Diary of the War: chronicling losses at sea off the English coast, 1914-18
To commemorate the centenary of the First World War, Wreck of the Week will devote one post a month to a wreck event from 100 years ago, to illustrate the impact of the war at sea from 1914 to 1918.
This project was inspired by the monthly ‘Diary of the War’ feature which evolved in the Times a century ago, summarising events a month in retrospect with the briefest of details.
Censorship had a profound impact on the documentation of wreck events and the information available to us today. Shipping losses had been a key feature of the press landscape since the 18th century, informing the recording of our wreck heritage. Early in the war, shipping movements and wrecks were reported as usual, but, as the war continued, this staple of news simply dried up. Reporting losses not only gave away something about crucial commercial shipping movements, but was also a blow to national morale, so that, with notable exceptions, shipwreck accounts were subject to censorship. We therefore have to turn to other sources for recording wrecks of all kinds from the First World War.
Our principal first-hand sources therefore are the terse handwritten ‘accounting ledger’-style entries of Lloyd’s War Losses for the First World War and the official HMSO publications, Navy Losses and Merchant Shipping (Losses), published in 1919, both available in facsimile editions. The first covers British, allied and neutral vessels; the second British vessels only. Further detail on non-British losses is available in the following typescript: Allied, Neutral, and Central Shipping Losses, L L von Munching, 1968.
More detailed accounts for individual losses survive in official records of British ships lost based on debriefing of survivors and eyewitness accounts, now in the National Archives under the ADM 137/ prefix.
The First World War reached beyond ‘Flanders fields’ to become a war with a global reach, one fought not only on the earth’s surface but in the waters below and the skies above, bringing conflict to the very coastline of England. It was not remote and ‘over there’: it was frighteningly real and present, within a few miles of seaside resorts, fishing villages, and coastal castles, built in an earlier age to counter invasion from wooden fighting ships. It was a war which also pitted innovation against obsolescence, with technology developing so rapidly that the Battle of Jutland in 1916 was the last classical sea battle in which two fleets directly engaged one another. Warships and weapons evolved: so too did strategy and tactics, putting civilian ships to new uses.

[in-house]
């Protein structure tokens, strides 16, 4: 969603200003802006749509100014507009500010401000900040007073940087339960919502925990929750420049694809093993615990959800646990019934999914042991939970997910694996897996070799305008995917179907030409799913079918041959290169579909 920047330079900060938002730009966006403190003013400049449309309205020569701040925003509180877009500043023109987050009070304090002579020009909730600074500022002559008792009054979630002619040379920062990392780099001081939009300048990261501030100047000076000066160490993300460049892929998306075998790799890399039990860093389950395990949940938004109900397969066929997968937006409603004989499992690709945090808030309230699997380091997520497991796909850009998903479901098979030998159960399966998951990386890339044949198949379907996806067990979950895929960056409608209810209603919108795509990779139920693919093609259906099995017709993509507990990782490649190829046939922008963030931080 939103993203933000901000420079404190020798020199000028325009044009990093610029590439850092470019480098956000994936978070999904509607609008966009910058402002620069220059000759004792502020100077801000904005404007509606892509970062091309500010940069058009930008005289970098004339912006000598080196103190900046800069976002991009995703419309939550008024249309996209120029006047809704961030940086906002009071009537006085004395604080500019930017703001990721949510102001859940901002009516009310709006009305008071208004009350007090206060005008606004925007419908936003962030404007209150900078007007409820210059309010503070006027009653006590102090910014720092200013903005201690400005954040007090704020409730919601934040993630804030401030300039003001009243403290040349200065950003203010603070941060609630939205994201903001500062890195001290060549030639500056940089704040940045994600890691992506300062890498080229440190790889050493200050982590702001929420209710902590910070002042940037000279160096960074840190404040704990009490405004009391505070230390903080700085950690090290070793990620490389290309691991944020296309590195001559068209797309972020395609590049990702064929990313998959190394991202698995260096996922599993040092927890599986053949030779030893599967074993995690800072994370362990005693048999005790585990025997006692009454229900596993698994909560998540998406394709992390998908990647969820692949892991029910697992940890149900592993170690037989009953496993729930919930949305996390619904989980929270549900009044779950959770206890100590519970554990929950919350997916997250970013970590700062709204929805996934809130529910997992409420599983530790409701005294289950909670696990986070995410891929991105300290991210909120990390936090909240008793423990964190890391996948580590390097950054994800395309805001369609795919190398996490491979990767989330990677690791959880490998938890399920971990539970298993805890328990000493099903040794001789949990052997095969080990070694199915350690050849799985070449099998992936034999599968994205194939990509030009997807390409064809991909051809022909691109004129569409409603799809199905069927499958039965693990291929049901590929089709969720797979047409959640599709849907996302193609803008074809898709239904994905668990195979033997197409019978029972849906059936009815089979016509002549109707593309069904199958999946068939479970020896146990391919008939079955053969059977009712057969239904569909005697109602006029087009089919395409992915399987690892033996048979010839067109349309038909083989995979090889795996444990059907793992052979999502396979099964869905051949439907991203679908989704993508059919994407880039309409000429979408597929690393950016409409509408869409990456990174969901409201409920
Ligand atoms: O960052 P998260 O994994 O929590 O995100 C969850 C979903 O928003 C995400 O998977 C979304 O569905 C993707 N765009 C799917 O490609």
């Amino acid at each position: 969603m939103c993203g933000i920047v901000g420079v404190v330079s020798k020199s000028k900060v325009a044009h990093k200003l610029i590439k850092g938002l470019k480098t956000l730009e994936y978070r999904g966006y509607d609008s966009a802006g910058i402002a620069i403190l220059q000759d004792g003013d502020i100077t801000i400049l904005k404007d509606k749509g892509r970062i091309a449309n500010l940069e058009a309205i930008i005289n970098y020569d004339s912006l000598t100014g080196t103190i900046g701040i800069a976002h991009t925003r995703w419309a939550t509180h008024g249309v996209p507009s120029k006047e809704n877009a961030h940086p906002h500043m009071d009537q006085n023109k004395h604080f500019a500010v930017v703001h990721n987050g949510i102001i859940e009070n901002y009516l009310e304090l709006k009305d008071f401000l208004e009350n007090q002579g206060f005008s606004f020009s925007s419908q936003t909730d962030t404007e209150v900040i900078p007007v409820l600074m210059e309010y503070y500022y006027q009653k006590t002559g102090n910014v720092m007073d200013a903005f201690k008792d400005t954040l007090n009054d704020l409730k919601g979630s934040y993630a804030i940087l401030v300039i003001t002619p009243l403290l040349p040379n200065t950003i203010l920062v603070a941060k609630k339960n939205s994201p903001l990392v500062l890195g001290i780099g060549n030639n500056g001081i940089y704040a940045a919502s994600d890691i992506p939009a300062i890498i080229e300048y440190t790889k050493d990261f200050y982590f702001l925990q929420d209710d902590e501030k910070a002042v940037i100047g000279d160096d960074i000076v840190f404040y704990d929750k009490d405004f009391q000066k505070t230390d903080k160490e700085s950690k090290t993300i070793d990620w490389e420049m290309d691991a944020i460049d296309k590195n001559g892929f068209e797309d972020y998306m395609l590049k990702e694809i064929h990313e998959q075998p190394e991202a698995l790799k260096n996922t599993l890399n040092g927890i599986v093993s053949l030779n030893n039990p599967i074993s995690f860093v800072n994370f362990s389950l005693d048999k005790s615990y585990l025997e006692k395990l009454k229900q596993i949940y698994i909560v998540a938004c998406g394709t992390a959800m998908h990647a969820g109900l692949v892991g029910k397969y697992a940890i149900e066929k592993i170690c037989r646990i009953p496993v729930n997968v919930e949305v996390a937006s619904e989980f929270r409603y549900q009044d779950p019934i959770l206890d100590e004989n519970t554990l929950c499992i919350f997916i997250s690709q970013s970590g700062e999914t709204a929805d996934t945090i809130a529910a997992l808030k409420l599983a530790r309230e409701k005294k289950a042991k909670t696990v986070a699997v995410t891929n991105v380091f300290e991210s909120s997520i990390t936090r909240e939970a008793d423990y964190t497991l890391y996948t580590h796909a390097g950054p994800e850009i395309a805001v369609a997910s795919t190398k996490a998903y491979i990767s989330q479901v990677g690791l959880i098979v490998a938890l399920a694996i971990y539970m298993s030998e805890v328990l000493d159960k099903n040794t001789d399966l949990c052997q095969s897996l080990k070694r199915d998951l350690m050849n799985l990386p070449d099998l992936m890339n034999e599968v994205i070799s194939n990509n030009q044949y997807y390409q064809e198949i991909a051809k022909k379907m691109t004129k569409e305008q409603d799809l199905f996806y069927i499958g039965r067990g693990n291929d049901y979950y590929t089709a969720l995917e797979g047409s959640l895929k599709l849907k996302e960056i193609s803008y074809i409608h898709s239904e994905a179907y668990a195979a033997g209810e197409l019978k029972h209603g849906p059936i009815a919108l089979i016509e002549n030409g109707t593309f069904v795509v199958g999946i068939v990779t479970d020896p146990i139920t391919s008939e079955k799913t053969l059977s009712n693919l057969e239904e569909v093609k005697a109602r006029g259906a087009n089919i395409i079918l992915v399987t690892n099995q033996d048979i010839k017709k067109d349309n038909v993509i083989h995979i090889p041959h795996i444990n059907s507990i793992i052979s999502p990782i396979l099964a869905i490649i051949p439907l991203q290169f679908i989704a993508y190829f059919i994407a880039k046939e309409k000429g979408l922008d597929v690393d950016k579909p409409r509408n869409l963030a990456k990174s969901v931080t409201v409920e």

Each month Wreck of the Week will showcase a wartime wreck incident within English waters from the same month 100 years ago and recorded within the Historic England PastScape database. It might commemorate a noteworthy event, illustrate a ‘typical’ aspect of the war at sea, or record a ‘first’ instance of a tactical or technological development. Some of the lost ships will be well-known wreck sites, others simply preserved through the written record, but not yet located, despite their relatively recent date.
England’s First World War wrecks are part of an international heritage concentrated into a landscape of war, in which the English Channel and the North Sea became England’s front line. The wrecks chosen for this War Diary strand will also illustrate a rich social history, diverse in ships and personnel alike, from the smallest fishing smack to the mightiest warship, from civilian passenger to U-boat crew. Each story is intended to highlight the contribution of ships and people from all over the world to the conflict as fought on England’s shores.
We will remember them.
August 1914: Skúli Fógeti
September 1914: HMS Fisgard II
October 1914: HMHS Rohilla
December 1914: Elterwater, Vaaren, and Princess Olga
January 1915: HMS Formidable
February 1915: Andromeda
March 1915: U-8
May 1915: Horst Martini
June 1915: TB 10 and TB 12
July 1915: The Lowestoft smacks: Coriander et. al
August 1915: UB-4
September 1915: Africa
October 1915: Novocastrian and Texelstroom
November 1915: HMHS Anglia and Lusitania
December 1915: HMT Resono
January 1916: Algerian
February 1916: Franz Fischer
March 1916: Zeppelin L15
April 1916: Asger Ryg
September 1916: Ville d’Oran
October 1916: HMS Nubian
November 1916: Val Salice and Sibiria
December 1916: Quo Vadis
January 1917: Fernebo
February 1917: Esssonite
March 1917: Mousse Le Moyec and Irma
April 1917: G42, G85, Ballarat, Medina, and HMT Arfon
May 1917: Gena
June 1917: Sir Francis
July 1917: Vanland
August 1917: Azira
October 1917: Annie F Conlon
November 1917: Belém
December 1917: Gotha bomber
January 1918: Rewa